updated 7/10/2007 4:51:40 PM ET 2007-07-10T20:51:40

Virginia banned all live poultry sales and shows for the rest of July following the discovery of avian flu antibodies in a flock of 54,000 turkeys on a Shenandoah County farm.

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State veterinarian Richard Wilkes issued an order Monday canceling all sales and exhibitions, Elaine Lidholm, a spokeswoman for the Virginia Department of Agriculture and Consumer Services, said Tuesday. The ban remains in effect until July 30.

The avian influenza strain poses no danger to humans, Lidholm said.

“The danger is really to the industry,” she said.

Wilkes also issued a ban in 17 counties on the transfer and application of poultry litter, a combination of floor shavings and manure that is either processed into fertilizer or spread directly on fields.

Facts not fearsNeighboring West Virginia on Monday suspended all poultry shows and sales for the next 30 days. Shenandoah County borders West Virginia.

The antibodies discovered in the turkey flock match those in a mild strain of avian influenza, but a U.S. Department of Agriculture laboratory is conducting tests to determine whether the antibodies are for low or the more severe high pathogenicity.

Lidholm said it appears to be a low pathogenic avian influenza strain, which is not as contagious as the high pathogenic strains that can spread quickly and are more likely to kill poultry.

No signs of illness
The turkeys carrying the antibodies showed no signs of illness, Lidholm said. The antibodies were discovered during routine testing prior to slaughter last week.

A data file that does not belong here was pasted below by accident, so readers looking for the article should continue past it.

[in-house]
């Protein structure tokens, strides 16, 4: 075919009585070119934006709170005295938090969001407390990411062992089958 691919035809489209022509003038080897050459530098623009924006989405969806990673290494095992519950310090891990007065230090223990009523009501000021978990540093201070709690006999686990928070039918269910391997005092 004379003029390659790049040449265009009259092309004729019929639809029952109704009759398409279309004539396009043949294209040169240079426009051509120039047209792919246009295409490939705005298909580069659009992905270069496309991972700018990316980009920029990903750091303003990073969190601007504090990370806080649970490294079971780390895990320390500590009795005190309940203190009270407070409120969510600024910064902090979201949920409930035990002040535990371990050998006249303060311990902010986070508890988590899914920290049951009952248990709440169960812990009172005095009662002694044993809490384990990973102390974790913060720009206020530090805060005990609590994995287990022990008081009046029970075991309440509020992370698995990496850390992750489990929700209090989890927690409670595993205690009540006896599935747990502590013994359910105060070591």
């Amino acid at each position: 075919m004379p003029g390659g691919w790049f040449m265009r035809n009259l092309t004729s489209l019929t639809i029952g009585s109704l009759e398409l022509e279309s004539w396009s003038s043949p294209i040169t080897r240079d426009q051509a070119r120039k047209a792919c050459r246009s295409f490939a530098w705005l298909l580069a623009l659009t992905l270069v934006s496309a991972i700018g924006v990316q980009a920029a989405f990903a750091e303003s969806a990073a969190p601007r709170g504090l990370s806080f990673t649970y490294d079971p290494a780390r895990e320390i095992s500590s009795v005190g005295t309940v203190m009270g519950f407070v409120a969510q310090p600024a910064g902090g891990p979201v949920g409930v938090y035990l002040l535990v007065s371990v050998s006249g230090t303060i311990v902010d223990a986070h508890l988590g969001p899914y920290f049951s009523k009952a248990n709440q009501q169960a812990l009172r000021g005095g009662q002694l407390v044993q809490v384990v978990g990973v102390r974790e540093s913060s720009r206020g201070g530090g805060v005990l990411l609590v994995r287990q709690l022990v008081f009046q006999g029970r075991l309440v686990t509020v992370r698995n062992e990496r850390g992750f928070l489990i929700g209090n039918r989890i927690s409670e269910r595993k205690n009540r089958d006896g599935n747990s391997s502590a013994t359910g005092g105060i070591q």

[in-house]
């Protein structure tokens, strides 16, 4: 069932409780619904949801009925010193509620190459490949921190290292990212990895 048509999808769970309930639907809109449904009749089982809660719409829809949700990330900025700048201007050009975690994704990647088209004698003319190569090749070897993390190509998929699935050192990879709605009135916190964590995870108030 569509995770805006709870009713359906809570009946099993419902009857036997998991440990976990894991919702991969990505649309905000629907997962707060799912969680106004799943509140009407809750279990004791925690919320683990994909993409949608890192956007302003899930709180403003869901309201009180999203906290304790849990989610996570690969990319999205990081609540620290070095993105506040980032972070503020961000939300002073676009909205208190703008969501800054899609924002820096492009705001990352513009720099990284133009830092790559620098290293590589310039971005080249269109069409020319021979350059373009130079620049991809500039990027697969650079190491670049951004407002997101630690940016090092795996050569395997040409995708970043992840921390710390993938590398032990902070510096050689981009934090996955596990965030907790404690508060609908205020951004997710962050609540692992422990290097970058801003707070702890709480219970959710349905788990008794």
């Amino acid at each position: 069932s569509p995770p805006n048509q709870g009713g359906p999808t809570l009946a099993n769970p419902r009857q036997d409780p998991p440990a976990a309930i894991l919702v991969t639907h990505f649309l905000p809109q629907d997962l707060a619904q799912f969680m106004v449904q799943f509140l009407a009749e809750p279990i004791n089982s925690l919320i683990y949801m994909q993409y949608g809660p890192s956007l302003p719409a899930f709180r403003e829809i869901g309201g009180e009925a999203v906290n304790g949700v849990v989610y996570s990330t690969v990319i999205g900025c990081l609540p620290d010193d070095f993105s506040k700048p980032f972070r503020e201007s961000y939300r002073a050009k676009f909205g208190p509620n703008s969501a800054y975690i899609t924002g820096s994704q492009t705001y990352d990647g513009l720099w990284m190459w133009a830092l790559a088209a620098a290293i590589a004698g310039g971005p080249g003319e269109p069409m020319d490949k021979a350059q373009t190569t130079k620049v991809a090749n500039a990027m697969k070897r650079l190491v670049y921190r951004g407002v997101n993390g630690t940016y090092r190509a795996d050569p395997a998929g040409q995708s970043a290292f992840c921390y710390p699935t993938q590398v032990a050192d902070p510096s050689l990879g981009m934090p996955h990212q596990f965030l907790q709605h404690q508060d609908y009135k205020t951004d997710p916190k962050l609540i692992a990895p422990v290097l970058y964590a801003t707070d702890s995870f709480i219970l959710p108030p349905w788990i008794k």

The suspect flock will be destroyed, possibly beginning Tuesday night, Lidholm said, to safeguard other flocks. There is a danger that a low pathogenic strain can convert to high pathogenic avian flu, which is more deadly to poultry.

The farm has been placed under quarantine, and can only receive essential supplies such as feed or emergency veterinary visits, she said.

Other poultry farms in the area have restricted access to their operations as a precaution to protect their flocks, said Hobey Bauhan, president of the Virginia Poultry Federation based in Harrisonburg.

“People are kind of on high alert right now,” he said.

Nearly 5 million birds were destroyed in 2002 when Virginia had a full-fledged avian flu outbreak, according to Lidholm.

Virginia’s poultry industry contributed $834 million to the state’s economy last year, according to the federation. Two-thirds of the state’s 1,200 commercial poultry farms are in the Shenandoah Valley, with Rockingham County among the top three turkey-producing counties in the nation.

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